Controversial Philippine President Rodrigo Duterte bragged to a crowd of business leaders that he used to personally kill suspected criminals in order to set a brutal example for his police officers.
Duterte made the shocking comments during a speech held late Monday about his ruthless anti-drug campaign, which has led to cops and vigilante death squads killing thousands of people since he came to power on June 30.
After praising police for killing suspects in the current drug war, Duterte recalled carrying out similar acts while serving as the mayor of Davao, a southern city he ruled for nearly two decades.
“In Davao I used to do it personally,” he said during his speech held at the presidential palace in Manilla. “Just to show to the guys (police) that if I can do it, why can’t you?”
Duterte added he used to ride around the city on a motorcycle “looking for trouble.”
“I was really looking for a confrontation so I could kill,” he said.
Human rights groups have previously accused Duterte of spearheading death squads that killed at least 1,000 people in Davao — accusations he has both denied and acknowledged.
“If they say that I am afraid to stop because of the human rights and guys…including Obama: sorry I am not about to do that,” he said in English during the speech.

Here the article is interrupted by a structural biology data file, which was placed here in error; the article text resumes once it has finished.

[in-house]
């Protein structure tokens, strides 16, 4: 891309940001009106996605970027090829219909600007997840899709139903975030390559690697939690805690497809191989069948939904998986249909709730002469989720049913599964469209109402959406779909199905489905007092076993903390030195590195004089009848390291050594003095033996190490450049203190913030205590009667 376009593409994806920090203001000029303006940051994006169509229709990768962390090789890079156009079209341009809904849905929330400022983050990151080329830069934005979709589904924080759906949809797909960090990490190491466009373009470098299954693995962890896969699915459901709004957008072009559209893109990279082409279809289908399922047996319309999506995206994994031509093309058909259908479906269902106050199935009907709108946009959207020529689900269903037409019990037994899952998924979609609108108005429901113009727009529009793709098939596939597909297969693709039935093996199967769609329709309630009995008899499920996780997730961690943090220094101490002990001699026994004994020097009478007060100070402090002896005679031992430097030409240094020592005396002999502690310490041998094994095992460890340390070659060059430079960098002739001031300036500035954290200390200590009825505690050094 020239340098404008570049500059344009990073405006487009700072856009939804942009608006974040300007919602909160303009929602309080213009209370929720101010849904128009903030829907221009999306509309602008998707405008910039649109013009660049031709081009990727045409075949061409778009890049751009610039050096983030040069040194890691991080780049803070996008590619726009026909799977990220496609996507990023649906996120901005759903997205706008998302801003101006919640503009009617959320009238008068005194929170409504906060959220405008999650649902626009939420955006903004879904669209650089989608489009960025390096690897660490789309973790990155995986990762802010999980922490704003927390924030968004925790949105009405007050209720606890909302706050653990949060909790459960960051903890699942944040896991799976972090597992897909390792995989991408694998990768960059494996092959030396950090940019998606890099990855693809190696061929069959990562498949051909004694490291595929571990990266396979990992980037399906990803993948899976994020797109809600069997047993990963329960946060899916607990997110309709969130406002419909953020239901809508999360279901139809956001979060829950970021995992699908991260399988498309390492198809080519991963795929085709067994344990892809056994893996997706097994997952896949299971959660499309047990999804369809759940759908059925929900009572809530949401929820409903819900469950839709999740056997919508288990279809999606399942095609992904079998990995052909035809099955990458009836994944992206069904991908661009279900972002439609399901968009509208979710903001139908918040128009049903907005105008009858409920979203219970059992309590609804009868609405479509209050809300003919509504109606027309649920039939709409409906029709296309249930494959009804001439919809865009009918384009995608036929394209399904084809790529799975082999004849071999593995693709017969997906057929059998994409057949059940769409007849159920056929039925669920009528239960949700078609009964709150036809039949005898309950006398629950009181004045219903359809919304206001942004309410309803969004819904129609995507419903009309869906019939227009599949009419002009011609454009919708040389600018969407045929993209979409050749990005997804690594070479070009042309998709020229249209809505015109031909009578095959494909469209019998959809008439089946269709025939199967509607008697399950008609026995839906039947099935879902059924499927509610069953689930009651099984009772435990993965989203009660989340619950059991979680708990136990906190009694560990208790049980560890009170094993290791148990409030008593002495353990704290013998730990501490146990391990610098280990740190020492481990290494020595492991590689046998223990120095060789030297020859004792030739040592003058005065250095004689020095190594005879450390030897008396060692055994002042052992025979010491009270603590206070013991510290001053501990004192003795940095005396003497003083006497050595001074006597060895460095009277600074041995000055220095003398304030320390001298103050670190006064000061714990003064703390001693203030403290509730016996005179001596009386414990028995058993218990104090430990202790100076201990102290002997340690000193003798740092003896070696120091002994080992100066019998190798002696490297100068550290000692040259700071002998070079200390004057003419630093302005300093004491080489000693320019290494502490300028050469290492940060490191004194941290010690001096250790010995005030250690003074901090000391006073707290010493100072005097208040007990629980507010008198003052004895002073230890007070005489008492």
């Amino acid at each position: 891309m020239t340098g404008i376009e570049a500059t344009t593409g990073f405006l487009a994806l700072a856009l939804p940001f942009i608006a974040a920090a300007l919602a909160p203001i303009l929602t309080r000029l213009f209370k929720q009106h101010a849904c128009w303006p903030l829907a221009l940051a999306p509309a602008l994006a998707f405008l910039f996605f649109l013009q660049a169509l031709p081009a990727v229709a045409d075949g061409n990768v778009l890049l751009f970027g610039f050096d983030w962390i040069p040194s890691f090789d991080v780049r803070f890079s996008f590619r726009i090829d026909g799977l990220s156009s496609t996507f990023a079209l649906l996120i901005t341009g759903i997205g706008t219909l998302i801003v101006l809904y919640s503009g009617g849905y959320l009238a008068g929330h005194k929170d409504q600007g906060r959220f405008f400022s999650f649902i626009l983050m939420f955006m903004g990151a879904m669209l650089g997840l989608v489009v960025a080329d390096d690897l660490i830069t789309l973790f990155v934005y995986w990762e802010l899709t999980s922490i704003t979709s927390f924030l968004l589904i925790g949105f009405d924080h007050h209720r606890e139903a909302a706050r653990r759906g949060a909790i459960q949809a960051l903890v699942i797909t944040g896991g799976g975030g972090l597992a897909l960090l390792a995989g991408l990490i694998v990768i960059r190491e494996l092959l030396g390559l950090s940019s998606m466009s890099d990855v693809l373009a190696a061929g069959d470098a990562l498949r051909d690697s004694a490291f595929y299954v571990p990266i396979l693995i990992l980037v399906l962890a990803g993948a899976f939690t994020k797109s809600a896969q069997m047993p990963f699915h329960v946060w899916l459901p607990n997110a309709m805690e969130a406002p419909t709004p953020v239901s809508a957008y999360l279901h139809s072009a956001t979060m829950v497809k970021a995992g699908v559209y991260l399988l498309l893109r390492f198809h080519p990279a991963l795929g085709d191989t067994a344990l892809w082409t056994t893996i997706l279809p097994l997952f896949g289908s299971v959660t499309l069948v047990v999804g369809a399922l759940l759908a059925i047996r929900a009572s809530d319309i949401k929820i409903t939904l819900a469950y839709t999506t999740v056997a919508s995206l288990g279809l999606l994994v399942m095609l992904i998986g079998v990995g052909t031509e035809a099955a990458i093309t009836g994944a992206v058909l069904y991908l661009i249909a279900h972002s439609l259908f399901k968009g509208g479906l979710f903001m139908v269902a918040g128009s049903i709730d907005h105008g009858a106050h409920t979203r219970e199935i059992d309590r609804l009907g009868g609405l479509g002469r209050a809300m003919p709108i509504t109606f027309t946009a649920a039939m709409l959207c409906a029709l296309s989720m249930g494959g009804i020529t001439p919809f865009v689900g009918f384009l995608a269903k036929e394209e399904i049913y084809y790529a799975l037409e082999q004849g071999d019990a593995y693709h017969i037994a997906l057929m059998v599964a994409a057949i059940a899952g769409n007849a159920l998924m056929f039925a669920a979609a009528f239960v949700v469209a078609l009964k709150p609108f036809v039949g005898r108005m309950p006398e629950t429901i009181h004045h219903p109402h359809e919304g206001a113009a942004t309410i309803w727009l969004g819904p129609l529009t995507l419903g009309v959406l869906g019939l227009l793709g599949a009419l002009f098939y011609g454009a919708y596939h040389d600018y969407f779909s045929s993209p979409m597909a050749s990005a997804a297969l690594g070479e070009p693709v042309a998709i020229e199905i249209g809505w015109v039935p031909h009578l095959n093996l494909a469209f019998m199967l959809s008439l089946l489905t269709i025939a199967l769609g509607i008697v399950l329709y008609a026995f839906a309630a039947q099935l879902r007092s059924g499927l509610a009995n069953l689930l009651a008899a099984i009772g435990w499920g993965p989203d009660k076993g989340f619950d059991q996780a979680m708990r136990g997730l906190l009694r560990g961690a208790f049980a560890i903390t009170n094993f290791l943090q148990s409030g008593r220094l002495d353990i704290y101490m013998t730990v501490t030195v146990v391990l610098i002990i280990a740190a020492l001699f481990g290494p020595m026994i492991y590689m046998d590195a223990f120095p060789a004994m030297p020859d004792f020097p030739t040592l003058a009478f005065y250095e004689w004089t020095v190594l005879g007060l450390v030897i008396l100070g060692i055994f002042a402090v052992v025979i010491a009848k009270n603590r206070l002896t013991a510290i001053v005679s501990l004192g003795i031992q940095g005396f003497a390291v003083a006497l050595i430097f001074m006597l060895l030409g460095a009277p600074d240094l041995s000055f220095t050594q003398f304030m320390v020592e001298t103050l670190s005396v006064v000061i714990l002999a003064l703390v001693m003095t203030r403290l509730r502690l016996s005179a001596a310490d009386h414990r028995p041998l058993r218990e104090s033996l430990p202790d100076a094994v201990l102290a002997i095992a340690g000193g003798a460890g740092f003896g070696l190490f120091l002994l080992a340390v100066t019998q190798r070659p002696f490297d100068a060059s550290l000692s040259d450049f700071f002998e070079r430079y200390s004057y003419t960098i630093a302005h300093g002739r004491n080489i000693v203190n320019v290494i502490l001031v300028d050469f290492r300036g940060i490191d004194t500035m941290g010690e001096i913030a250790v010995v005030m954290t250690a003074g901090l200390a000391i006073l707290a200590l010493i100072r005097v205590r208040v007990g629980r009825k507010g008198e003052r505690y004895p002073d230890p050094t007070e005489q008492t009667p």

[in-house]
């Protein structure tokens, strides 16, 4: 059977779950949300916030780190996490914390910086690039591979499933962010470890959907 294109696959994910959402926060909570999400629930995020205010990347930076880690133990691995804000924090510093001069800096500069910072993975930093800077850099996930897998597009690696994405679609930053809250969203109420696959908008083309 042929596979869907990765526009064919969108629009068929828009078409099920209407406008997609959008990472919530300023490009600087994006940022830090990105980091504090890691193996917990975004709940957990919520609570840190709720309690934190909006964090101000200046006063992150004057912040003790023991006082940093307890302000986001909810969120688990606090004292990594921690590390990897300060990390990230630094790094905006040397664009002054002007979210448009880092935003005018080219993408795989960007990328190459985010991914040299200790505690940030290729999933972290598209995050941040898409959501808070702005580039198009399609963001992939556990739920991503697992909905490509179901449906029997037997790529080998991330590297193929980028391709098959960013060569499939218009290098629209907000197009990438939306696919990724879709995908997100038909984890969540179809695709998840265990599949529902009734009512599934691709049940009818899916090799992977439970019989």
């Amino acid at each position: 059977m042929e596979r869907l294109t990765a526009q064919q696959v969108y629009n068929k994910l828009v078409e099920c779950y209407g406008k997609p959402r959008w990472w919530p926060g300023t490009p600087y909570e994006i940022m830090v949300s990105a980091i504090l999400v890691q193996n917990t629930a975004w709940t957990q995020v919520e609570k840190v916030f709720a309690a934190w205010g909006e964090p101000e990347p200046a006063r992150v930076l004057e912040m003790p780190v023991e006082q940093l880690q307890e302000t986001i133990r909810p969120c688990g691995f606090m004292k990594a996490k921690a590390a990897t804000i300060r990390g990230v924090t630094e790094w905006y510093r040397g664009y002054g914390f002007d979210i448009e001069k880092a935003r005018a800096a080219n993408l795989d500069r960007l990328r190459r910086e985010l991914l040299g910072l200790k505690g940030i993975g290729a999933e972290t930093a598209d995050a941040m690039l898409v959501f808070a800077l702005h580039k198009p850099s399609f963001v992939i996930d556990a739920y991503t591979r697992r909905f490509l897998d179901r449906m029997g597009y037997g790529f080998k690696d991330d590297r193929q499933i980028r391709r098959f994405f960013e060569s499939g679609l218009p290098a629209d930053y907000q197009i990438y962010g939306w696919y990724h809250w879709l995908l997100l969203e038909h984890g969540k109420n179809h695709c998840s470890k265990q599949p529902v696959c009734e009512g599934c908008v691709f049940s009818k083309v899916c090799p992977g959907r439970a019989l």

Duterte has become infamous for profanity-laced tirades against western countries criticizing him over his brutal drug crackdown.
He made international headlines in October for comparing himself to Adolf Hitler and saying he would be “happy to slaughter” three million drug addicts.
Since Duterte’s election, some 5,000 people have died in anti-drug raids. He has insisted that cops are only killing in self-defense, but human rights groups have issued several reports about police working alongside civilian assassins.
The ruthless Filipino leader said last month that President-elect Donald Trump praised his controversial war on drugs during a congratulatory post-election phone call.
Duterte — who has fittingly been nicknamed “Philippine Trump” — said the soon-to-be U.S. commander-in-chief told him he was on “the right way” before extending an invite to the White House.